There is no question that umpires have biases. The question is whether we want them or not.
A couple of years ago I reported on a book that I was reading titled Scorecasting
by Tobias J Moskowitz and L. Jon Weerthem. This writeup is going to copy a lot of that story. The book is similar to the book Freakonomics, except that it focuses exclusively on sports. If you have an iPad or iPhone, you can download the first chapter for free Ė and just that much changed forever how I watch baseball.
The chapter is about a bias that umpires have because they are, with the possible exception of Joe West, human. And humans are far more willing to forgive an error of omission over an error of commission. That is, we are more willing to forgive an error caused by doing nothing over an error caused by doing something. And thus humans are for more willing to commit an error of omission over an error of commission, because it gets us into less trouble. Iíll give an example from the book:
ďIn a well-known psychological experiment, the subjects were posed the following question: Imagine there have been several epidemics of a certain kind of flu that everyone contracts and that can be fatal to children under three years of age. About 10 out of every 10,000 children with this flu will die from it. A vaccine for the flu, which eliminates the change of getting it, causes death in 5 or every 10,000 children. Would you vaccinate your child?Ē
Most parents opted to NOT to vaccinate their child, despite it halving the chances of their child dying. The thought of doing something to the child which would cause his or her death was worse than the though of doing nothing and doubling the chances of death. The same bias is statistically apparent in umpires when it comes to calling balls and strikes and now I canít help but notice it.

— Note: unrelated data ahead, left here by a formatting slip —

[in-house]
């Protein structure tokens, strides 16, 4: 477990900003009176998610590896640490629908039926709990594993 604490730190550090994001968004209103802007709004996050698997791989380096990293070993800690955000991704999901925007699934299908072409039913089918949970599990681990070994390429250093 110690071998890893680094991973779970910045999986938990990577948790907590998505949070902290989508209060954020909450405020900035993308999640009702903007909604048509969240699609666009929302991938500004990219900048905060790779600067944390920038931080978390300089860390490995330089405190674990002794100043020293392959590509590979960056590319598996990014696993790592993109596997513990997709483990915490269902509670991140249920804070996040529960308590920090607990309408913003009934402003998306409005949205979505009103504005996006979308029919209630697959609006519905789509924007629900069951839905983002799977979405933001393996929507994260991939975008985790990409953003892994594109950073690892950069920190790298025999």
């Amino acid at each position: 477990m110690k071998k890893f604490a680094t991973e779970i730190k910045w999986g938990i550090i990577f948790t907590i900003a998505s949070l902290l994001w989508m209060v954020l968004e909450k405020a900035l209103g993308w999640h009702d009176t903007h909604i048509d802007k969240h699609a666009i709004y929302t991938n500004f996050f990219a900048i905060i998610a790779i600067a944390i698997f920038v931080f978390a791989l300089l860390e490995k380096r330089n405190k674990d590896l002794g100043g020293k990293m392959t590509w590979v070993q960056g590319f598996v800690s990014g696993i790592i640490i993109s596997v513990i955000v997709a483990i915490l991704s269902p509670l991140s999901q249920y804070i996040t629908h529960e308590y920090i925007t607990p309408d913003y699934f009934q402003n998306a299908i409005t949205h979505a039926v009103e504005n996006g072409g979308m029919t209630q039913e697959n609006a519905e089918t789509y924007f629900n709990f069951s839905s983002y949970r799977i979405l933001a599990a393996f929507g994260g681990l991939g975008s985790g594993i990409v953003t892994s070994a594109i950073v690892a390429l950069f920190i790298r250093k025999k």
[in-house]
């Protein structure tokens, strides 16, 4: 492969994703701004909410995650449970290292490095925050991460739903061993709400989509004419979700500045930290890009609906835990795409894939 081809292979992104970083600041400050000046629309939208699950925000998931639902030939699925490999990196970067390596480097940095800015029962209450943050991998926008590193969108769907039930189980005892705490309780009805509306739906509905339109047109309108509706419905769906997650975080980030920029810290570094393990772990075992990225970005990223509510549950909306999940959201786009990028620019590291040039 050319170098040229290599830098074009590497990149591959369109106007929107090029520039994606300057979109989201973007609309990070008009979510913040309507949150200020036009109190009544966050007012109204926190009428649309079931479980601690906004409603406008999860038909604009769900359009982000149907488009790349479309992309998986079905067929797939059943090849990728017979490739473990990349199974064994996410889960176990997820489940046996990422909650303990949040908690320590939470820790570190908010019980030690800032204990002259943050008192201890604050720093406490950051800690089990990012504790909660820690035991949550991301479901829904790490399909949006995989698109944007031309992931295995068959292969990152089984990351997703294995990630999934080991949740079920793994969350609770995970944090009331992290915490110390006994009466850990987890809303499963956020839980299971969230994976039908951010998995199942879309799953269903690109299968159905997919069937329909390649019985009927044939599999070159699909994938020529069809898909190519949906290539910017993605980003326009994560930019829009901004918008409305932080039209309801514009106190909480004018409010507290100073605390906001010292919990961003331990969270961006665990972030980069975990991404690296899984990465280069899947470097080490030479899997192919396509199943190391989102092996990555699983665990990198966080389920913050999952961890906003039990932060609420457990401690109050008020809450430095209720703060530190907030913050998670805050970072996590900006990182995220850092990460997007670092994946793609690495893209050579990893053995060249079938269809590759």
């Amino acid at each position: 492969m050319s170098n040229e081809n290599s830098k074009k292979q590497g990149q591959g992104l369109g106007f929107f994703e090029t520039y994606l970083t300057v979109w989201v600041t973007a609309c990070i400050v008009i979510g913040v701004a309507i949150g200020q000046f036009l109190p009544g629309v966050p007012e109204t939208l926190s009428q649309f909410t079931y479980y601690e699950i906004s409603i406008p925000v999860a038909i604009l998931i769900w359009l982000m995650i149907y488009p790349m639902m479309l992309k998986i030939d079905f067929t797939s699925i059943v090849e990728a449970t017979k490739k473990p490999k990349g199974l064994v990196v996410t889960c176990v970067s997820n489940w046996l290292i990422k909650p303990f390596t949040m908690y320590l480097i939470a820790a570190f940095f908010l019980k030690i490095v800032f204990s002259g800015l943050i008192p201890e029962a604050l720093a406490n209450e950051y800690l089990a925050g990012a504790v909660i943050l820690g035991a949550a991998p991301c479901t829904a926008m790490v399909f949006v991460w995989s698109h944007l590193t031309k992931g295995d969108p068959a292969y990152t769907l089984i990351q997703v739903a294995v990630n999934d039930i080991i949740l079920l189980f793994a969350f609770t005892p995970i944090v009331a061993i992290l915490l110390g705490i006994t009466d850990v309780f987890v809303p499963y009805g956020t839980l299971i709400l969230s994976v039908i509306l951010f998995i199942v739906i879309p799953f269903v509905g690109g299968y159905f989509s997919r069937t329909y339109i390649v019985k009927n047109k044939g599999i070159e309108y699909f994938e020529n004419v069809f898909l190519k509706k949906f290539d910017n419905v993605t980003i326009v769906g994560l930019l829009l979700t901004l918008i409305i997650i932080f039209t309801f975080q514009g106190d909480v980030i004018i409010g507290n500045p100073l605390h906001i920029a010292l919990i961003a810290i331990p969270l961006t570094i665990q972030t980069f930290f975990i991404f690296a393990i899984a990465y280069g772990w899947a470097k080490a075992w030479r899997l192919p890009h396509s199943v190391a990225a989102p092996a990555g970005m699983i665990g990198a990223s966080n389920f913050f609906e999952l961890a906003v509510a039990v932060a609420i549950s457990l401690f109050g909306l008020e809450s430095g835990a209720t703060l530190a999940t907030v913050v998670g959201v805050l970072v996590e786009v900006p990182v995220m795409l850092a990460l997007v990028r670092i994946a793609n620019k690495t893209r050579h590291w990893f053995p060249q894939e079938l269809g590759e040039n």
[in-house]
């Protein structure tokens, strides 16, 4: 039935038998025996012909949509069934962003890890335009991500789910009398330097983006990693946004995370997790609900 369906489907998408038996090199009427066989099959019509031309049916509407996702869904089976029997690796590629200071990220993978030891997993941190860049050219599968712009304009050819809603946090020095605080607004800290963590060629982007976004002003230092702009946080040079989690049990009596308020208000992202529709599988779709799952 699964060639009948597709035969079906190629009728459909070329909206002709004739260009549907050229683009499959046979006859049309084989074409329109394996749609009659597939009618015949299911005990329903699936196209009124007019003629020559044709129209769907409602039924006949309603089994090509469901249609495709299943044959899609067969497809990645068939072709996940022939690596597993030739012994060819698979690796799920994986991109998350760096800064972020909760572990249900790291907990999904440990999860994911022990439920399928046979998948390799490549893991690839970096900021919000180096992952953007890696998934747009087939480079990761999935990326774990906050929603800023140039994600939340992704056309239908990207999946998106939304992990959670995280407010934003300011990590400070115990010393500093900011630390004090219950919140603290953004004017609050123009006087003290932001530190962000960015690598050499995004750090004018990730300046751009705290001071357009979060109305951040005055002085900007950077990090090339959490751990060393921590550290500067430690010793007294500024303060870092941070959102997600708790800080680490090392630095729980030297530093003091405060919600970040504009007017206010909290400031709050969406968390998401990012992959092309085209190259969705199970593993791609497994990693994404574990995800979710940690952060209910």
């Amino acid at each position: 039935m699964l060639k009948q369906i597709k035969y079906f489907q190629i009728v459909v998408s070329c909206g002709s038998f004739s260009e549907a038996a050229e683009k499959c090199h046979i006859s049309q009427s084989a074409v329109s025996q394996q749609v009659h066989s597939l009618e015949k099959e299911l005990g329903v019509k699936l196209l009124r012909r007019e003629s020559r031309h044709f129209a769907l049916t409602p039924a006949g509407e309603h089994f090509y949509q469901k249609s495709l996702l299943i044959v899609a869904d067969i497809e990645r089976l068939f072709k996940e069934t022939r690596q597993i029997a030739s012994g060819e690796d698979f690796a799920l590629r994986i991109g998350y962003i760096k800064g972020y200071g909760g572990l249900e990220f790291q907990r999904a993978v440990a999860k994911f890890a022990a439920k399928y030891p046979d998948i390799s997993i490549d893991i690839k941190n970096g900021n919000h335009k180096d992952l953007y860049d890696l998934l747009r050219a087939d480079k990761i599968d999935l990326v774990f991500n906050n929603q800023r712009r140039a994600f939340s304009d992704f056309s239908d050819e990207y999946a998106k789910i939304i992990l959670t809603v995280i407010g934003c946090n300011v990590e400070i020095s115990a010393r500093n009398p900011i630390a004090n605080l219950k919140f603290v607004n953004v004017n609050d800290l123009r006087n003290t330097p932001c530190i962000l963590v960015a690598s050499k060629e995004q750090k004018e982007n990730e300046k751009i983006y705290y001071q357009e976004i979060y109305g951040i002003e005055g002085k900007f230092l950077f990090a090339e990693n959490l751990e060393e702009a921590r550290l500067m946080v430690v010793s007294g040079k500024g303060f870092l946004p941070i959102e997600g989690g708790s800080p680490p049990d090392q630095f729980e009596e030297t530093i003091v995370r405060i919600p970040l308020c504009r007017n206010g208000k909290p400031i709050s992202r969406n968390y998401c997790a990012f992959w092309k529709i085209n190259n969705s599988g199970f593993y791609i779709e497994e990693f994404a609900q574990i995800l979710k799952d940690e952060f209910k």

In 2007, mlb.com installed the pitch f/x equipment in all the ballparks, providing data on 2 million pitches, including 1.15 million called pitches. Suddenly we could see from data how accurate umpires were in calling balls and strikes, and whether there are any circumstances that made them less accurate. It turns out there are.
A ball that is in the strike zone is called accurately by an umpire 80.2% of the time. But that number dives if there are two strikes on the batter (and it isnít a full count). Then, a ball in the strike zone is called a strike just 61.3% of the time. Heís almost twice as likely to mistakenly count a strike as a ball. Again, donít forget Ė we KNOW that these are really strikes from the f/x data.
The same thing happens the other way on pitches outside the strike zone on three-ball counts, though itís not quite so drastic. A pitch outside the strike zone is called a ball 87.8% of the time, but if there are three balls (and itís not a full count) itís only called a ball 84% of the time.
The reason? Because calling strike three or ball four ends the at-bat. Itís active Ė it affects the game far more than giving the batter and pitcher another pitch to resolve the at-bat themselves. The incentive is toward the error of omission rather than that of commission.
Incidentally, this is most apparent on borderline pitches. Over all counts, a borderline is called a strike 49.9% of the time Ė almost literally a coin flip. But with a 2-strike count (again not a full count) itís called a strike just 38.2% of the time. And with a three ball count, itís called a strike 60% of the time. The percentages become even more extreme on 3-0 and 0-2 counts.
This may be a bias that we, as fans, want to reward. For the first time, I thought about whether or not I really want to take that kind of call out of an umpireís hands. Donít we want someone who prompts the batter and pitcher to resolve their conflicts themselves? Even if it might not be a perfectly accurate call.